The videos are for the most part unwatchable, inaudible and hard to see (the glare!), except for Patty Chang’s contribution, Melons (At a Loss), from 1998. In a performance reminiscent of the earliest video Body Art from the 1970s, the artist, frontally framed by the camera and wearing a white tank top, cuts into what turns out to be a melon concealed in her bra, scooping out the orange fruit and eating it. Though there’s nothing world-shattering here, you should take a look -- if only to say that you’re part of the Family.

“Thomas Schütte: New Work,” installation view, 2012, Peter Freeman Inc., New York

'“Thomas Schütte: New Work,” installation view, 2012, Peter Freeman Inc., New York
Peter Freeman Inc.
560 Broadway/140 Grand Street
Feb. 23-Apr. 7, 2012
For more than two decades, the German artist Thomas Schütte (b. 1954) has demonstrated a notable versatility with sculpture, from his giant golems (whether representing immigrants or dictators) to his ceramic sculptures of mystical eggs and his ventures into architecture and “designs for living.” Now, in his exhibition at Peter Freeman’s two downtown spaces -- the one at 140 Grand is new, and with the Swiss Institute (see below), anchors a mini-SoHo gallery district -- Schütte gives us a look at his graphics.

At 560 Broadway are irresistibly charming watercolors of household items -- a light bulb, an outlet and a pile of change, or groupings of fruit -- rendered with a precise but casual line on washy grounds of golden ochres and rosy pinks, or on smoky seas of grey. At Grand Street are vibrantly colored woodcuts on paper, pinned to the walls and surrounding two towering wooden sculptures. The woodcuts offer glimpses of a cobalt sky through various architectural elements, including a pile of bricks and a concrete archway. Each wall, floor and staircase has a unique texture -- the grain of wood, the flourish of a sponge, cross-hatchings.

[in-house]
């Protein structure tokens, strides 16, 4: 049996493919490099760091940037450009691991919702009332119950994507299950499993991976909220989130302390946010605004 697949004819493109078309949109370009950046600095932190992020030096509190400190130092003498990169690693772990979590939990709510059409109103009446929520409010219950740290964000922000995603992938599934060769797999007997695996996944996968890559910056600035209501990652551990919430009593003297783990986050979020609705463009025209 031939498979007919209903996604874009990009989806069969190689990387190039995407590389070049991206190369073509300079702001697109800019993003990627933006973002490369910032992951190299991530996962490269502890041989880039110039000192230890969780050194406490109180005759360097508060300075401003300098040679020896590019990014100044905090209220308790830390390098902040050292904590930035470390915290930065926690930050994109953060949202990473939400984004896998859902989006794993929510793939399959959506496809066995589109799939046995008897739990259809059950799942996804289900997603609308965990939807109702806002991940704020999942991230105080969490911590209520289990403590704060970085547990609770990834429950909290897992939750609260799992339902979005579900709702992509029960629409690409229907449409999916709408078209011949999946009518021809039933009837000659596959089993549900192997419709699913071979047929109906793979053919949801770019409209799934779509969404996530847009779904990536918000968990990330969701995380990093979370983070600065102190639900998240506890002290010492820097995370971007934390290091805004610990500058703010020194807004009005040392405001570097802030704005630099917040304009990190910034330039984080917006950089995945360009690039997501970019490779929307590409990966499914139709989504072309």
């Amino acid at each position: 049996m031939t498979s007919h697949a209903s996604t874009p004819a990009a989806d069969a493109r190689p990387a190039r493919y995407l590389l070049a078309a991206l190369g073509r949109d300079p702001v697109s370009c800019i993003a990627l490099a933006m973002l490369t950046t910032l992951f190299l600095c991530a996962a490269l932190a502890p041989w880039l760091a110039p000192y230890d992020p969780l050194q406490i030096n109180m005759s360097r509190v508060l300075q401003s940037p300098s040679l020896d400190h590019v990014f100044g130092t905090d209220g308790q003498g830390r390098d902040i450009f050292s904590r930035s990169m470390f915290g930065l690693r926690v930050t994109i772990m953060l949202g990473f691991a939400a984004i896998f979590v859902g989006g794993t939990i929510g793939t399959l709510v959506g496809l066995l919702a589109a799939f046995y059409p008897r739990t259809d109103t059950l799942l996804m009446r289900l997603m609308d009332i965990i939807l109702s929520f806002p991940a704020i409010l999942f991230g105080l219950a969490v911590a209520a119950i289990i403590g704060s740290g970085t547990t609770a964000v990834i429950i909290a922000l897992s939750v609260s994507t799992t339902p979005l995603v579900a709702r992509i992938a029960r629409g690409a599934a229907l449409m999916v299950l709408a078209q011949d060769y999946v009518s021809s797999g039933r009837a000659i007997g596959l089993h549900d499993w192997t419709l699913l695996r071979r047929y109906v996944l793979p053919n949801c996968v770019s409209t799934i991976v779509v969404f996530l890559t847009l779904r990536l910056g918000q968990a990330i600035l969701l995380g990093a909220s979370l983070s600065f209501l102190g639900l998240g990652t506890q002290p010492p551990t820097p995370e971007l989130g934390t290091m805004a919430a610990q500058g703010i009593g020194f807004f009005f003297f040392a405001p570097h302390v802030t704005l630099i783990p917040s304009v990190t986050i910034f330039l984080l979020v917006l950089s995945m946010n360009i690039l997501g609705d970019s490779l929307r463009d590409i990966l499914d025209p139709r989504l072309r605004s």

Schutte’s work comes together, in its two installations, as simply representing people, their places and their things -- a broad conceit which he gives a perfectly specific, original treatment.

Artist Ryan McNamara preps the stage for a photo shoot, “Ryan McNamara, Still,” 2012, Elizabeth Dee, New York

“Ryan McNamara, Still,” installation view, 2012, Elizabeth Dee, New York
Elizabeth Dee
545 West 20th Street
Feb. 25-Apr. 7, 2012
A sign on the door of Elizabeth Dee gallery declares that for the course of its collaborative project with the performance artist Ryan McNamara (b. 1979), visitors are photographed and recorded upon entering. Those who don’t want their “picture, likeness, voice or statements” to be reproduced as the artist desires, are politely invited to “view the exhibition online.”

If you choose to risk stardom, however, you open the door and come face to face with the spritely auteur himself, dressed in sneakers and black leggings with a camera hung around his neck. He introduces himself as Ryan and asks you if you’d like to throw your coat and bag down somewhere and participate in a photo shoot. The gallery has been transformed into a combination dressing room and theatrical set, equipped with floodlights, racks of outfits, props, wigs and a series of interchangeable backdrops. It can be busy, so you might have to wait, or join in. Costumes? Only if you’re vamping alone. “I tend to let the group’s energy speak for itself,” the artist says. “No additions are needed.”